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Dancing Through Time With Déjà vu

 

By James Donahue

December 2004

 

Dr. Alan J. Brown, a Southern Methodist University psychologist, is the author of a book about something quite esoteric: “The Déjà vu Experience; Essays In Cognitive Psychology.”

 

Obviously Brown is going in the wrong direction in his research since just the title implies that the experience of Déjà vu is psychological rather than paranormal. I will not bother to read it.

 

We all have recollections of a Déjà vu experience. The word means “already seen.” It is that eerie feeling that we’ve been in a place, or walked down a street, before actually being there. It almost seems as if we are reliving a dream.

 

And then there is the opposite sensation, rarely talked about, of having a feeling of being in a strange place even though we are in familiar territory. For a technical name, it is known as Jamais vu.

 

In a story published by the Dallas Morning News, Brown noted that the subject has not been carefully studied because the experience of Déjà vu always occurs unexpectedly, and is so fleeting, that it catches us by surprise. To date, neither Brown nor his cohorts have figured out how to trigger this peculiar sensation.

 

“It gets all mixed up with parapsychology,” the study of extrasensory perception and other psychic phenomena, the doctor admits.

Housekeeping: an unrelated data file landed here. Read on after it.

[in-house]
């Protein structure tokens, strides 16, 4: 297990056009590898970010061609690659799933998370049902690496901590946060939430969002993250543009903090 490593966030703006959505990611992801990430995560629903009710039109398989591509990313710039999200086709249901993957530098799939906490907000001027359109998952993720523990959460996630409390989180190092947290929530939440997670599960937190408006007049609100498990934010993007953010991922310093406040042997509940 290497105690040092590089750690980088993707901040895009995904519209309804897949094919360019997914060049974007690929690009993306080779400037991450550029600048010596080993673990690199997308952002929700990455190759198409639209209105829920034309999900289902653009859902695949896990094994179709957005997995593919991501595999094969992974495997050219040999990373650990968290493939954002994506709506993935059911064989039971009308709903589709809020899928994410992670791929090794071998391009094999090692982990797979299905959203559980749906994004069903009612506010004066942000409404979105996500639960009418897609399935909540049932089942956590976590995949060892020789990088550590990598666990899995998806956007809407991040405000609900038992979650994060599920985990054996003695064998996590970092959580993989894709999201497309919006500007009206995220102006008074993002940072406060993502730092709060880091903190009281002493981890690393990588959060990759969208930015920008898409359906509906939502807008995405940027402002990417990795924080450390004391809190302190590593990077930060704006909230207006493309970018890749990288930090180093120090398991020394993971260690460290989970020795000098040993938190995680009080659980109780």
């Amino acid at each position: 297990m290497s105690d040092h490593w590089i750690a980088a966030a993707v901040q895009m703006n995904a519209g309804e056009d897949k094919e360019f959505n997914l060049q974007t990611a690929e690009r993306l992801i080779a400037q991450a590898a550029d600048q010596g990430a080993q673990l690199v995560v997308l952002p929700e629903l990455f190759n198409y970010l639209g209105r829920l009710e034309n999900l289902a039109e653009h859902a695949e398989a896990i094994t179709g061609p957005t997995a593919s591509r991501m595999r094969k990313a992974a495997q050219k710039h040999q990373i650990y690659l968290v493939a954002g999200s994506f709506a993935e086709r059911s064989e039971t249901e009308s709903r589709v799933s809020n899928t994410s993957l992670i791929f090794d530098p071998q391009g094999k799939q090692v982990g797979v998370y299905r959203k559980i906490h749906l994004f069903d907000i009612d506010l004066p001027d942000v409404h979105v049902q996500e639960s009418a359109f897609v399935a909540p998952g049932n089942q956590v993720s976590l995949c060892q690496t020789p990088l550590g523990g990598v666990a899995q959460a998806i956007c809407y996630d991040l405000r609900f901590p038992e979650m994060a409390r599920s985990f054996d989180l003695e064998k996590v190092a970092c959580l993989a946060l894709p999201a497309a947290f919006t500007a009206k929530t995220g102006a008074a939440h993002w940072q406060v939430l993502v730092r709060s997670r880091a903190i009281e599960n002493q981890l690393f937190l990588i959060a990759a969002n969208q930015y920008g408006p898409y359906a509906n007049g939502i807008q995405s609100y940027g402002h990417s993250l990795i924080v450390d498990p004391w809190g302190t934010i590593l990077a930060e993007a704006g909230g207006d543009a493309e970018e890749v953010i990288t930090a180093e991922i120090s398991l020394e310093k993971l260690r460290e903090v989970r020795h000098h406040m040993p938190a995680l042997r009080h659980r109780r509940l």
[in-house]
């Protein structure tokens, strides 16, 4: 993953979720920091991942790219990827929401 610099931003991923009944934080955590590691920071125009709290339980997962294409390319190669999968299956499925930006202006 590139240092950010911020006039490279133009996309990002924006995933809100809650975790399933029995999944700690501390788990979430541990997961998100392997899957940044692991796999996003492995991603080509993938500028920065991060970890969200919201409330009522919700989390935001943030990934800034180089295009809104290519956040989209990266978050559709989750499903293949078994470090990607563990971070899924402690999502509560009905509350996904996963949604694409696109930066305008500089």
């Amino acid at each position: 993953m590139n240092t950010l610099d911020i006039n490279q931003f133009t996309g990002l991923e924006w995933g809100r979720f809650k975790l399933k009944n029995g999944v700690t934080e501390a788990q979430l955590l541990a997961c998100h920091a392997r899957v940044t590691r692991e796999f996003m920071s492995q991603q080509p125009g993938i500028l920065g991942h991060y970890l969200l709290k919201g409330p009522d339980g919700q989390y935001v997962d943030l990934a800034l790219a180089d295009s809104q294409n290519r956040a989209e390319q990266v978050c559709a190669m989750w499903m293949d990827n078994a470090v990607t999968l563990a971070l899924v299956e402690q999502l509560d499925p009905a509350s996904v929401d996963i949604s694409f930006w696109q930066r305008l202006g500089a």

In his research, Brown has revealed two interesting findings. One is that unique appearing places and objects seem to be involved with Déjà vu more frequently than other places. Also younger people experience Déjà vu more often than older people. In fact, the older we are, the less likely it is that we will experience the sensation.

 

Brown says his book has stirred a great deal of interest, especially on the Internet, and he gets lots of email. Some of the writers suggest that he is “poking around in mystical territory and that he’ll never catch his quarry.”

 

Indeed, he won’t if he remains fixed in the paradigm from which he works. To grasp the real significance of the Déjà vu and Jamais vu experiences, Brown must shuck off his Christian ideologies and cross over into the real world of the metaphysical where things are examined through the third eye.

 

He must think of these events as real glimpses of the past or future, things that startle our mind because they arrive at unexpected moments. It should not be surprising that the younger minds experience these “looks” while the older brains, fixed from years of social brainwashing, shut them completely off.

 

It has been said that little babies arrive with an awareness of who they are, where they came from, and their prescribed purpose in this life. The tragedy is that the tiny and undeveloped bodies in which they habitat are incapable of expressing this information, or even recording it for future reference.

 

Thus as children grow in the close-minded religious slave-driven society we have created, they are quickly taught to forget this amazing knowledge. Those that have late flash-backs and unexpected psychic experiences are usually punished so that they learn too never allow it to happen again.

 

Among these right-brain talents is the ability of the child to travel out of the body and go visit himself or herself in either the future or the past. Young adults may continue to do this when they dream. Thus the experience of having been there before is quite real. An out-of-body trip to the future might create this very sensation to a person living in the present.

 
















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